An estate is comprised of everything that you own (properties, cars, boats, bank accounts, investments, insurance policies, furniture – everything)! No matter the size, everyone has an estate and something in common: you can’t take it with you when you die.
It’s possible to plan, organize, and protect the assets that have been accumulated throughout your life so that after death, all is well conducted according to your will. And this is not a caution taken only with wealthy families and large companies. Even if you have only one property or anything that you consider valuable, it should be protected so that at the time of death, sharing is not torn by family conflicts.
Will vs. Trusts
Many solutions can be designed to protect assets. Preparing a will is the simplest, cheapest, and most common form of estate planning. Responsibilities can be created for the heirs to fulfill. A will provides your instructions, meaning you get to decide who gets what from your estate. Jointly owned property and assets that allowed you name a beneficiary (IRAs, 401(k)s, annuities, etc.) are not managed by your will and usually transfer to the new owner or beneficiary without probate.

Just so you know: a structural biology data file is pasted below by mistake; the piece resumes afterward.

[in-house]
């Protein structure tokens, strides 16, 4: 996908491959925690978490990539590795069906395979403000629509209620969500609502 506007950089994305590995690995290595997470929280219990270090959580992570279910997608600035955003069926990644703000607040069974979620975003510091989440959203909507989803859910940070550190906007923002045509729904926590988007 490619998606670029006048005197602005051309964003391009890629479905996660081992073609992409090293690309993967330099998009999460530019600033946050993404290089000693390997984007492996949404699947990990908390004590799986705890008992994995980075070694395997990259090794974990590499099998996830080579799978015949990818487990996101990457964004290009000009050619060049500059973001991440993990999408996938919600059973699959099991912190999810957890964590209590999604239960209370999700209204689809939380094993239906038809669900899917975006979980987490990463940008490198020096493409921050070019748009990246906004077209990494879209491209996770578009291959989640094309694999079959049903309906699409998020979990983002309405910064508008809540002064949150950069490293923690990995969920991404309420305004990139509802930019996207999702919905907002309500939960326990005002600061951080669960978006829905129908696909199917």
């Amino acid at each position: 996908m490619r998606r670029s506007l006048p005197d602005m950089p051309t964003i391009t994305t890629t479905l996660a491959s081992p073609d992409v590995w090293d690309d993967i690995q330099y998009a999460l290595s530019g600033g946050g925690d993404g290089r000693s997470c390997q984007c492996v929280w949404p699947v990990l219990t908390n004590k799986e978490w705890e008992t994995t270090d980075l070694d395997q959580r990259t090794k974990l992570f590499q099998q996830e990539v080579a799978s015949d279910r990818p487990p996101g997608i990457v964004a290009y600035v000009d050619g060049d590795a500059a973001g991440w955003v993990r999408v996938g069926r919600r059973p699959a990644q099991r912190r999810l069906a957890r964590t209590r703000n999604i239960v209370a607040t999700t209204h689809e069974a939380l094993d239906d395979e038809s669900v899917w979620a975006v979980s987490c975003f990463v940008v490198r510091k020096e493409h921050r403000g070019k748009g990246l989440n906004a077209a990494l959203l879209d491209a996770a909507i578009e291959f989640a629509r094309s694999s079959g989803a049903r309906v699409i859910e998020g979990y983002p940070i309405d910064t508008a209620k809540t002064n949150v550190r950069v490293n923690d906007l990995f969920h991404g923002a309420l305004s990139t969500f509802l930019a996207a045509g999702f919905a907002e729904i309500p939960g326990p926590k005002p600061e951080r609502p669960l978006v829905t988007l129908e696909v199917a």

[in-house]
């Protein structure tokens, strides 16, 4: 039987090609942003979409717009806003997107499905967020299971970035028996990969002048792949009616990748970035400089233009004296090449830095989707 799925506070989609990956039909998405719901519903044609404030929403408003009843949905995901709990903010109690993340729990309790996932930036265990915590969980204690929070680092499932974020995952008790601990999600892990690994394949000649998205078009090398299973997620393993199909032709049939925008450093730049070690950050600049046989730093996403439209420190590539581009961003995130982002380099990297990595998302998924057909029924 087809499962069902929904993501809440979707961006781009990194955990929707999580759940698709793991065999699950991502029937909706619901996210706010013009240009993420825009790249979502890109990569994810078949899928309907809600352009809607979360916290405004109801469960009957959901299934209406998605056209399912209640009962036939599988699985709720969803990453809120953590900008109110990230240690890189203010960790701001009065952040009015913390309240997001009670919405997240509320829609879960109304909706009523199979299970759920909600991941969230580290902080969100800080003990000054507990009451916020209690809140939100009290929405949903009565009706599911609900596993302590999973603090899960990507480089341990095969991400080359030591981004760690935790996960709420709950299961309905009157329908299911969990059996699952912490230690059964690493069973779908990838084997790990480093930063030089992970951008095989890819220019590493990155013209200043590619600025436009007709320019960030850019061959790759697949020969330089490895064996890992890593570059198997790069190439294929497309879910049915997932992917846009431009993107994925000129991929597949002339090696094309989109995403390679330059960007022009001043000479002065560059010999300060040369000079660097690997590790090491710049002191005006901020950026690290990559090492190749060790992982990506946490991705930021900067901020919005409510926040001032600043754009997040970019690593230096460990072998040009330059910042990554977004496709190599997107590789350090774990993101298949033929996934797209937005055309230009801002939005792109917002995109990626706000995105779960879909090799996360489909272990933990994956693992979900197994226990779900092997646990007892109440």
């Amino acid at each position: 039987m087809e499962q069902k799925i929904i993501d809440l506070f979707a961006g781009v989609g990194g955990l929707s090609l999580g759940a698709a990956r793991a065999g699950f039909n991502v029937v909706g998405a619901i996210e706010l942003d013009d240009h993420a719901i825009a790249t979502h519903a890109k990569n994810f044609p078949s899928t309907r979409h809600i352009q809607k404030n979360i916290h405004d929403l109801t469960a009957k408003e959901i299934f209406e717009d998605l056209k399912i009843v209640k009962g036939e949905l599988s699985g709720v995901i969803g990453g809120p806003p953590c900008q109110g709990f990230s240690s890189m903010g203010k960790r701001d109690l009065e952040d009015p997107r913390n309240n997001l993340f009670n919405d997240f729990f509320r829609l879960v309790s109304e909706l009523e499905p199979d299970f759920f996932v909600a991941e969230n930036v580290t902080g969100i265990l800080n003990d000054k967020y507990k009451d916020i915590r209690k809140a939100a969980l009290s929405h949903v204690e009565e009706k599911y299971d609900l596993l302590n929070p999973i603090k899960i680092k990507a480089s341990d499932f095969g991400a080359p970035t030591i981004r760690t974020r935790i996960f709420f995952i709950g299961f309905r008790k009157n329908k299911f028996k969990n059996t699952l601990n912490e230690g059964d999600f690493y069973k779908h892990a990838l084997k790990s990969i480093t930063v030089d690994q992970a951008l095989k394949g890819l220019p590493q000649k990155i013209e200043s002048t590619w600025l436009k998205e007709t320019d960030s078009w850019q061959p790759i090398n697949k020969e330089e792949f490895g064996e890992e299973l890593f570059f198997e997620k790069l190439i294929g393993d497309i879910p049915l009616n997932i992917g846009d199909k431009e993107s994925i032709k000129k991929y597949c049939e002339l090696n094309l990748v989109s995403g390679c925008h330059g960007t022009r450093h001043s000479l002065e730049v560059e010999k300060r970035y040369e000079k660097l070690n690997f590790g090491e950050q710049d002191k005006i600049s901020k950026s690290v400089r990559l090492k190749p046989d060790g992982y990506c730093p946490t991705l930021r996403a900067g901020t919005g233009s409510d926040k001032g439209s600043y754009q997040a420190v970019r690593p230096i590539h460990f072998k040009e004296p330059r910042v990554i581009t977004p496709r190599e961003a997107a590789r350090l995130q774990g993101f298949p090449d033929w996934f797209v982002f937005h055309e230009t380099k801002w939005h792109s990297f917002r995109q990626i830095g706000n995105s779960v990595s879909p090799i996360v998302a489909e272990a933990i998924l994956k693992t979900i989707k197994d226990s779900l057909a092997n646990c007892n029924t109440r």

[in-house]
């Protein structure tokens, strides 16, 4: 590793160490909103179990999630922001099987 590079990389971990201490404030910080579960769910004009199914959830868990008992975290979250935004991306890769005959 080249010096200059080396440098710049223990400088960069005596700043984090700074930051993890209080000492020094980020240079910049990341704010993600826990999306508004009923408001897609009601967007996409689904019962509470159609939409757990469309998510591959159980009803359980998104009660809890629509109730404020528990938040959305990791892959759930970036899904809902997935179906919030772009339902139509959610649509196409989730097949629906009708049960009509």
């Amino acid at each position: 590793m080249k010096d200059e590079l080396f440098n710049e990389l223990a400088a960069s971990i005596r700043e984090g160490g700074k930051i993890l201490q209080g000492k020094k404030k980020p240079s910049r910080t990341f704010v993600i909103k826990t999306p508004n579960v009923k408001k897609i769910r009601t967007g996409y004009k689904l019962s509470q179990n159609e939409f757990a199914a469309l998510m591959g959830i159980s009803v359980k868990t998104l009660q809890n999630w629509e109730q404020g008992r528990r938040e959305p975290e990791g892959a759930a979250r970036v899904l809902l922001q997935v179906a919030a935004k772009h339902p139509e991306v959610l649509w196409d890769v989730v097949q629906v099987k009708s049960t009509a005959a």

Another estate planning option is to create a revocable living trust. Trusts can help avoid probate at death, prevent court control of assets at incapacity, bring all of your assets together into one plan, are valid in every state, and can be changed by you at any time.
Differently from a will, a trust doesn’t die with you. Assets can stay in your trust, managed by a trustee(s) you select until your beneficiaries reach the age you want them to receive their inheritance, for example. Initially, a living trust can cost more than a will, but contemplating it can avoid court interference at incapacity and death, so many people find it to be a bargain.
Estate Planning is for everybody
Estate Planning isn’t just for retired individuals, though people do begin to think more about it as they get older. Sadly, we can’t predict how long we will live, especially when illness and accidents can happen to people of all ages. Estate planning is not just for ‘the rich’ either. People who have built some wealth do think of ways to preserve what they have made.
Many people delay their estate planning because they think they don’t have enough assets or that they are not old enough. The truth is, if you plan for it, then your state will prepare it for you, but you probably won’t like it.
The best time to plan your estate is now
None of us really likes to think about our own mortality or the possibility of being unable to make decisions for ourselves. This is why many families are caught off-guard and are unprepared when incapacity or death does strike. Don’t wait. You can put something in place now and change it later…which is the way estate planning should be done.
The best benefit of estate planning? Peace of mind. To know that you have prepared a plan to protect your family will give you and your family peace of mind. This is one of the most thoughtful and considerate things you can do for yourself and for those you love.